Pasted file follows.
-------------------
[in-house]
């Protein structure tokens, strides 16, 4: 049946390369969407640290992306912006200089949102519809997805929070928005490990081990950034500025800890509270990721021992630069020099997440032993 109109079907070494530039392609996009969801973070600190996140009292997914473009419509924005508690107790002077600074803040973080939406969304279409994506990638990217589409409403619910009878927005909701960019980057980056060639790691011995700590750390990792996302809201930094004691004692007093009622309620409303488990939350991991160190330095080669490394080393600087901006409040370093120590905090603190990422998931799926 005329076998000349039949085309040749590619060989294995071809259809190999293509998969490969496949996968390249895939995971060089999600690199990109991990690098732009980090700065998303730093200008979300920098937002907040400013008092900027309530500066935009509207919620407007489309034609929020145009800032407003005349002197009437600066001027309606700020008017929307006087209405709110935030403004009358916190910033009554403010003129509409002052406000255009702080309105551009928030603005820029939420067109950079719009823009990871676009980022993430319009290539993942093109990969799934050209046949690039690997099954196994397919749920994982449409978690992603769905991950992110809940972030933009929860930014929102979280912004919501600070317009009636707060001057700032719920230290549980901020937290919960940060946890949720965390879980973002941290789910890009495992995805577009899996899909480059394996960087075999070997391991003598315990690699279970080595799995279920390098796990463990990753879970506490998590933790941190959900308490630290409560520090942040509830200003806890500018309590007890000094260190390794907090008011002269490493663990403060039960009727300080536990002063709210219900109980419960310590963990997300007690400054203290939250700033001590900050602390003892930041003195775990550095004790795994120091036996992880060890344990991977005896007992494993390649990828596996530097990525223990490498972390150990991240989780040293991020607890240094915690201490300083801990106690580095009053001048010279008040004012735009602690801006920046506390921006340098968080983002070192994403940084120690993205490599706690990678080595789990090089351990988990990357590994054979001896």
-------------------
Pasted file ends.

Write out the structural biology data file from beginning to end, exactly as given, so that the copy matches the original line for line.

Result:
[in-house]
């Protein structure tokens, strides 16, 4: 049946390369969407640290992306912006200089949102519809997805929070928005490990081990950034500025800890509270990721021992630069020099997440032993 109109079907070494530039392609996009969801973070600190996140009292997914473009419509924005508690107790002077600074803040973080939406969304279409994506990638990217589409409403619910009878927005909701960019980057980056060639790691011995700590750390990792996302809201930094004691004692007093009622309620409303488990939350991991160190330095080669490394080393600087901006409040370093120590905090603190990422998931799926 005329076998000349039949085309040749590619060989294995071809259809190999293509998969490969496949996968390249895939995971060089999600690199990109991990690098732009980090700065998303730093200008979300920098937002907040400013008092900027309530500066935009509207919620407007489309034609929020145009800032407003005349002197009437600066001027309606700020008017929307006087209405709110935030403004009358916190910033009554403010003129509409002052406000255009702080309105551009928030603005820029939420067109950079719009823009990871676009980022993430319009290539993942093109990969799934050209046949690039690997099954196994397919749920994982449409978690992603769905991950992110809940972030933009929860930014929102979280912004919501600070317009009636707060001057700032719920230290549980901020937290919960940060946890949720965390879980973002941290789910890009495992995805577009899996899909480059394996960087075999070997391991003598315990690699279970080595799995279920390098796990463990990753879970506490998590933790941190959900308490630290409560520090942040509830200003806890500018309590007890000094260190390794907090008011002269490493663990403060039960009727300080536990002063709210219900109980419960310590963990997300007690400054203290939250700033001590900050602390003892930041003195775990550095004790795994120091036996992880060890344990991977005896007992494993390649990828596996530097990525223990490498972390150990991240989780040293991020607890240094915690201490300083801990106690580095009053001048010279008040004012735009602690801006920046506390921006340098968080983002070192994403940084120690993205490599706690990678080595789990090089351990988990990357590994054979001896």